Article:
For the second year in a row, Mississippi House leadership has once again killed an extension of postpartum Medicaid benefits, likely guaranteeing that many low-income people will lose health insurance benefits only two months after giving birth.
In February, the Mississippi Senate passed Senate Bill 2033, which would have extended coverage to 12 months if the House had also approved it, in a 46-5 vote. Yesterday, the bill died for the second year in a row, victim to political gamesmanship.
Under current state Medicaid provisions, new mothers have access to medical insurance through Medicaid for only 60 days, with benefits ending abruptly after that time. The following months are some of the most dangerous for new mothers, and cutting off care ends the diagnostic and treatment interventions that could otherwise save lives.
Cassandra Welchlin, executive director of the Mississippi Black Women’s Roundtable, told Mississippi Free Press reporter Ashton Pittman in a Wednesday interview that the decision to kill the bill would have dire consequences for the state.
“We are really shocked and disappointed that this bill has died, given the great benefits it would provide to women across the state who are pregnant and who have just had babies,” Welchlin said.
‘Keep People Off’
This is the second time that the postpartum extension has fallen victim to the legislative artifice of a divided GOP. Previously, the benefit died in a political turf war over 2021’s Medicaid Tech Bill, ripped out of the dense legislation at the last moment.
Now, the standalone bill perishes on the calendar thanks to Rep. Joey Hood, R-Ackerman, chairman of the House Medicaid Committee, and Speaker Philip Gunn, R-Clinton. This time, Gunn acknowledged to Associated Press’ Emily Wagster Pettus that his decision to spike the bill came from a fear of the appearance of “Medicaid expansion.”
“As I’ve said very publicly, I’m opposed to Medicaid expansion,” Gunn told the AP on March 9. “We need to look for ways to keep people off, not put them on.”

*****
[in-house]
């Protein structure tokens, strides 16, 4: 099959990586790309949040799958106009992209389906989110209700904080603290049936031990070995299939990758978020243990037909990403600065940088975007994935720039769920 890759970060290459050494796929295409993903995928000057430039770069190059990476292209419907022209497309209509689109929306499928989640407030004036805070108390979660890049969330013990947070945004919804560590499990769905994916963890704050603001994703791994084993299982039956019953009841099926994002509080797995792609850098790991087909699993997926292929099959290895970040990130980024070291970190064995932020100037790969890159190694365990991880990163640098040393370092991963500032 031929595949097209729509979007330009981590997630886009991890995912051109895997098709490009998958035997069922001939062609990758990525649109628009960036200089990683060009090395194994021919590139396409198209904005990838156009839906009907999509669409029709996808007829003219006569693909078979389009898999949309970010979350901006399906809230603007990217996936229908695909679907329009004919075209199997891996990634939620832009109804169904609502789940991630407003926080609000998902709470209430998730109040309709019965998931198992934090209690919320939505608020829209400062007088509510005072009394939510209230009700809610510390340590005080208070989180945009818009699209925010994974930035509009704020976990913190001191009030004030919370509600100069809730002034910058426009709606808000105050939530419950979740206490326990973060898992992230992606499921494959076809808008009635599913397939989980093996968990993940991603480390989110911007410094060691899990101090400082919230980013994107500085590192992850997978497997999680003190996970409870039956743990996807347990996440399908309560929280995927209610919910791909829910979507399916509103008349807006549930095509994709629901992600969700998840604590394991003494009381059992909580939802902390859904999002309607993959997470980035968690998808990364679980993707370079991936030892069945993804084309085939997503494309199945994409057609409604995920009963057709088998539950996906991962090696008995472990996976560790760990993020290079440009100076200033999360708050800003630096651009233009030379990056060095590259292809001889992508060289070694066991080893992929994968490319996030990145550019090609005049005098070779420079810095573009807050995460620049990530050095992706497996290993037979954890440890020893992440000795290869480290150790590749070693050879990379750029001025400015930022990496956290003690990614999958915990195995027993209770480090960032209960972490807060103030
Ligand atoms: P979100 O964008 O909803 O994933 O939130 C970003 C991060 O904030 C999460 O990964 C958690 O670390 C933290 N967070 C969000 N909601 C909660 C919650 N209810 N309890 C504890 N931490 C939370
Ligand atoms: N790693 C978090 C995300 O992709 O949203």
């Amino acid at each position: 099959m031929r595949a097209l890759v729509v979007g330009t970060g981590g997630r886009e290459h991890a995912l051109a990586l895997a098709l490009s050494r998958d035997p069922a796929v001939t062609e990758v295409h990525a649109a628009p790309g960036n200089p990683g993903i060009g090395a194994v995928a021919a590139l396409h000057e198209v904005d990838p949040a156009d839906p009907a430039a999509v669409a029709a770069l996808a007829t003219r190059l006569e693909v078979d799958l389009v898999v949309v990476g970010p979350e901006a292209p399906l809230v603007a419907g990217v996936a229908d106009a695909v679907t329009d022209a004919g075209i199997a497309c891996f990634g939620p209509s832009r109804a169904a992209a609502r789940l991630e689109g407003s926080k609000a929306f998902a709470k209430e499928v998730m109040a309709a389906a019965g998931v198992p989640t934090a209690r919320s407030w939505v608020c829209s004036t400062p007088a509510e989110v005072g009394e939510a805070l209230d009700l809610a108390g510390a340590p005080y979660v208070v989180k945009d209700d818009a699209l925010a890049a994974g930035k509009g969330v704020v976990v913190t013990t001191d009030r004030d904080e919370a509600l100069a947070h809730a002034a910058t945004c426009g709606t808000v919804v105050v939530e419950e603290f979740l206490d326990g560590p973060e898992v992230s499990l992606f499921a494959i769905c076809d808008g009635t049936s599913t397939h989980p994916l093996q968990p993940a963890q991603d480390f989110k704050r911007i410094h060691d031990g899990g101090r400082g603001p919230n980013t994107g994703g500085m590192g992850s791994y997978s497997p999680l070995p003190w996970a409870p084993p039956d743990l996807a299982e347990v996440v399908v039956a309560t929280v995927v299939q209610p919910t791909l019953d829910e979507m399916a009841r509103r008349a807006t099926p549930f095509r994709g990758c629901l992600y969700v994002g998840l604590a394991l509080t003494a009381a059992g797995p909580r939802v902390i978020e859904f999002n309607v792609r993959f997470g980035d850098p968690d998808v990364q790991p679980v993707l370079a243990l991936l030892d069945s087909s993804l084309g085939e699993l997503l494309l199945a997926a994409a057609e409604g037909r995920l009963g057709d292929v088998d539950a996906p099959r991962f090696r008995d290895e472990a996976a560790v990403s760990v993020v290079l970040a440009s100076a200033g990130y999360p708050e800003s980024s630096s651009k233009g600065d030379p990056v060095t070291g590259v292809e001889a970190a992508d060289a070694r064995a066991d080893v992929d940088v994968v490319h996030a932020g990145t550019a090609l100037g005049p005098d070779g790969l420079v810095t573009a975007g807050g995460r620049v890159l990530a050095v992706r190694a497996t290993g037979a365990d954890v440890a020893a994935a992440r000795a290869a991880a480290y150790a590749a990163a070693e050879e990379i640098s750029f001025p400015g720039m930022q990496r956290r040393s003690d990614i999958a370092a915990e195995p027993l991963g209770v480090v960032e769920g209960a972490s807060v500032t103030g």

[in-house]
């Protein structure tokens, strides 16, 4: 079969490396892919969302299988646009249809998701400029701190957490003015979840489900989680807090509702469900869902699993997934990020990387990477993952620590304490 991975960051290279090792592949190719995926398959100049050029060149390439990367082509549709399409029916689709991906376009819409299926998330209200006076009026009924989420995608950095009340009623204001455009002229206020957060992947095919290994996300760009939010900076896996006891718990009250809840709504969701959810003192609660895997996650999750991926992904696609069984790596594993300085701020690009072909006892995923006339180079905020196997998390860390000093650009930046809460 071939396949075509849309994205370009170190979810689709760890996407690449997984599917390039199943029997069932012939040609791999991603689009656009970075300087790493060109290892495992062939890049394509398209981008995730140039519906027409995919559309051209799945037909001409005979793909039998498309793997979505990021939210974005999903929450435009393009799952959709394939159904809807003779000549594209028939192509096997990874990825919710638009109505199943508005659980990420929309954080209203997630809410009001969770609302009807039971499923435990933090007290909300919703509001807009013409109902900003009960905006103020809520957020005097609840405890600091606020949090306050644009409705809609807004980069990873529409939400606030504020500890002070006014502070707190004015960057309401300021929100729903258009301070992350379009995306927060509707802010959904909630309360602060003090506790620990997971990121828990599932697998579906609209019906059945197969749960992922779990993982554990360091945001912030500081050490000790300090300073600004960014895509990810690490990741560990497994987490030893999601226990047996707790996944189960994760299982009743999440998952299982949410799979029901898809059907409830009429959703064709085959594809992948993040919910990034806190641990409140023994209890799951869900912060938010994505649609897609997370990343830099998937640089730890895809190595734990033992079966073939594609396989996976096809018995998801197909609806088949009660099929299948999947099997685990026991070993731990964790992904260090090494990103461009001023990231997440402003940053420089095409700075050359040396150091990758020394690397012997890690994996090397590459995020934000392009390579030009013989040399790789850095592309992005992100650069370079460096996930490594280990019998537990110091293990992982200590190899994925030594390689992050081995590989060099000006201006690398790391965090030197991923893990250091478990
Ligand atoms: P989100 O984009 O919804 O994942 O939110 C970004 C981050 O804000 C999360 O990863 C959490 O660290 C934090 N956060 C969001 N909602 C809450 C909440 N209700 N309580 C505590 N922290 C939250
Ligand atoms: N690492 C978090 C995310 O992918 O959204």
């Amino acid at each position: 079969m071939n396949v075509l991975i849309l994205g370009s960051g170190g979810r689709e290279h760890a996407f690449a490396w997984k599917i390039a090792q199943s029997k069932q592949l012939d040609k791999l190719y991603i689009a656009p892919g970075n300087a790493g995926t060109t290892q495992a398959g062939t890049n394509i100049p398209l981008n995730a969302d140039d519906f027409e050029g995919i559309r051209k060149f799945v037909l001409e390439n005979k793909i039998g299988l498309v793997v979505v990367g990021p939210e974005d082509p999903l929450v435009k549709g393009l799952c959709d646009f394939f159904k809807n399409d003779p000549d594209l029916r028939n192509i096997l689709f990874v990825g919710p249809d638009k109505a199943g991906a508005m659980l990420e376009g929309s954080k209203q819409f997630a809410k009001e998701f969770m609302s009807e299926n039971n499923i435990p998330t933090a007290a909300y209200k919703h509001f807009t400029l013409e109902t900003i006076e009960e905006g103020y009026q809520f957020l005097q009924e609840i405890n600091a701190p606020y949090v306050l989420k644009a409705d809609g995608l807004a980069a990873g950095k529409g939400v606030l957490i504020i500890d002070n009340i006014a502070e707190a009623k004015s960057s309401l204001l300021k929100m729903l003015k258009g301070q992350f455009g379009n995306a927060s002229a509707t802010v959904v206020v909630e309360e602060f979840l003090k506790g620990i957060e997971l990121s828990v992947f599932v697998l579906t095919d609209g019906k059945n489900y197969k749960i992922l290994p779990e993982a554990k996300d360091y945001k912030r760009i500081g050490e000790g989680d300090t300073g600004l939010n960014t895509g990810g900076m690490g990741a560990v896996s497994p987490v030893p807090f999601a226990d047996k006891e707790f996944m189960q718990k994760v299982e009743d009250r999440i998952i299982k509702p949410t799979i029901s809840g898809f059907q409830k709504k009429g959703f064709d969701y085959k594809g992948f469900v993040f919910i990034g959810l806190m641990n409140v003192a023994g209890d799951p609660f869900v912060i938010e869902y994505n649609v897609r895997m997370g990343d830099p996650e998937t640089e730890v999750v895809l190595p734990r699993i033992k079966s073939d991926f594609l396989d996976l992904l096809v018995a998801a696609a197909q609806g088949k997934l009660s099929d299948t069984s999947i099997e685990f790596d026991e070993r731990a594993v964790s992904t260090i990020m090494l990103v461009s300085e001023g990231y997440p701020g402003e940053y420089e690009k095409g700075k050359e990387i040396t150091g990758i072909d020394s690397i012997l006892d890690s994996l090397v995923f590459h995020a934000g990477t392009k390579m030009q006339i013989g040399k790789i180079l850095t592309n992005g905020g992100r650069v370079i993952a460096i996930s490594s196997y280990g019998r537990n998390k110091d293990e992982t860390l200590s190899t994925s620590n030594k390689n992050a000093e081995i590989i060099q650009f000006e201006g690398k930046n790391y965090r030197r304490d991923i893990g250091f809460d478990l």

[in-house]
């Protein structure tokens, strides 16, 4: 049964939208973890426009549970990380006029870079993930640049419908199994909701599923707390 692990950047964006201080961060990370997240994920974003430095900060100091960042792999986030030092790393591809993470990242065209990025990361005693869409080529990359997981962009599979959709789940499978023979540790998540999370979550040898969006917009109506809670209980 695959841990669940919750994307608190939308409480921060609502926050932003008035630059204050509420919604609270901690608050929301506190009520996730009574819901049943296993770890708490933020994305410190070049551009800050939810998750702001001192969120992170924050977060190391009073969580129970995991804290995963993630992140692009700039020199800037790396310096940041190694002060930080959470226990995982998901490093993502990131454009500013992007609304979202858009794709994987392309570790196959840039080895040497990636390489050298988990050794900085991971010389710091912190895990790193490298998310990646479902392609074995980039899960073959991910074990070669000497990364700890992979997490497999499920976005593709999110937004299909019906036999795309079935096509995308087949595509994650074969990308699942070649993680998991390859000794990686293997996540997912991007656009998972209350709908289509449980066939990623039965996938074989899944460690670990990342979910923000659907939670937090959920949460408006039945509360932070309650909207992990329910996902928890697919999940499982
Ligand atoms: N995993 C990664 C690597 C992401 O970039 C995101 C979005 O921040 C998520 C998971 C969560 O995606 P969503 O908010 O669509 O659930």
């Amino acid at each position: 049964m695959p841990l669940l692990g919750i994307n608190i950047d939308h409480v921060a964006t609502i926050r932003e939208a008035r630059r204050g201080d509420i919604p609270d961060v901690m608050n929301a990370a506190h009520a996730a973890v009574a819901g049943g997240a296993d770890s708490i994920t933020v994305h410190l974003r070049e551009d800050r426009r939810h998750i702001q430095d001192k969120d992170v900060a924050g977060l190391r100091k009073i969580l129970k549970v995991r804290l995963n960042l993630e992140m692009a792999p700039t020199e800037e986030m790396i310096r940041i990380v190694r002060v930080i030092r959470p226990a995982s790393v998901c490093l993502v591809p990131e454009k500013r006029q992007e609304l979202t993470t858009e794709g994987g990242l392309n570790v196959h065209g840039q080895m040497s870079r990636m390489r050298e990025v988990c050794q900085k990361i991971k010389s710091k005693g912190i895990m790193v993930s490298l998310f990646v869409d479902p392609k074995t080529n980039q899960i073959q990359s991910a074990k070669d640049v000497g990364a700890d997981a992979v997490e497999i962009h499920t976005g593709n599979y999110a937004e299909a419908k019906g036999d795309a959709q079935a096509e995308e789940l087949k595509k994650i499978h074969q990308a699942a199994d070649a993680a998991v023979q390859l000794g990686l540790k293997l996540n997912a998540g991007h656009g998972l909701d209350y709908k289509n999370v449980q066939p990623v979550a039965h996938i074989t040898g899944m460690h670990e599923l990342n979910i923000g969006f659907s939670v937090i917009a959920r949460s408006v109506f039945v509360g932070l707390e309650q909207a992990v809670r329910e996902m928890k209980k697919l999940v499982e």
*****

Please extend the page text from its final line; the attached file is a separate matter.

Gunn is the immediate past chairman and a current board member of the American Legislative Exchange Council, a conservative organization that provides template legislation to statehouses across the U.S. ALEC is a staunch opponent of Medicaid expansion in states including Mississippi. Gunn’s notion that the bill constituted “Medicaid expansion,” a key component of former President Barack Obama’s signature health care law, is one the bill’s supporters have labored against.
Advocates like Sen. Kevin Blackwell, R-Southaven, chairman of the Medicaid committee in the Senate, have highlighted the fact that the bill would not have grown the pool of Mississippians eligible for Medicaid, but merely extended the length of time during which new mothers could access the benefits.
“In states that have enhanced this benefit, there are different provisions. In some, it’s six months, others up to a year. It provides (individuals), particularly the mother, with additional care. I just think it’s the right thing to do,” Blackwell told the Mississippi Free Press in an interview earlier in the session.
COVID-era provisions have temporarily extended the benefits for up to a year, but pandemic restrictions and protections waning with the case counts, this setback is likely to mark the coming end of the extension.
Highest Rate of Maternal Mortality
The death of the benefit is another setback to a potential solution for an enormous risk area for Mississippians. Between 2013 and 2016, Mississippi’s pregnancy-related maternal mortality rate was 1.9 times higher than the U.S. as a whole, and rates of postpartum mortality in particular are significantly higher than in other states where the overall rate of mortality for new mothers is much lower.
During the study period, “86% of pregnancy-related deaths occurred postpartum, including 37% after 6 weeks,” the Mississippi State Department of Health reported. The bill would have taken aim at a specific area of racial disparity: in Mississippi black mothers are three times more likely to die from causes related to pregnancy than their white counterparts.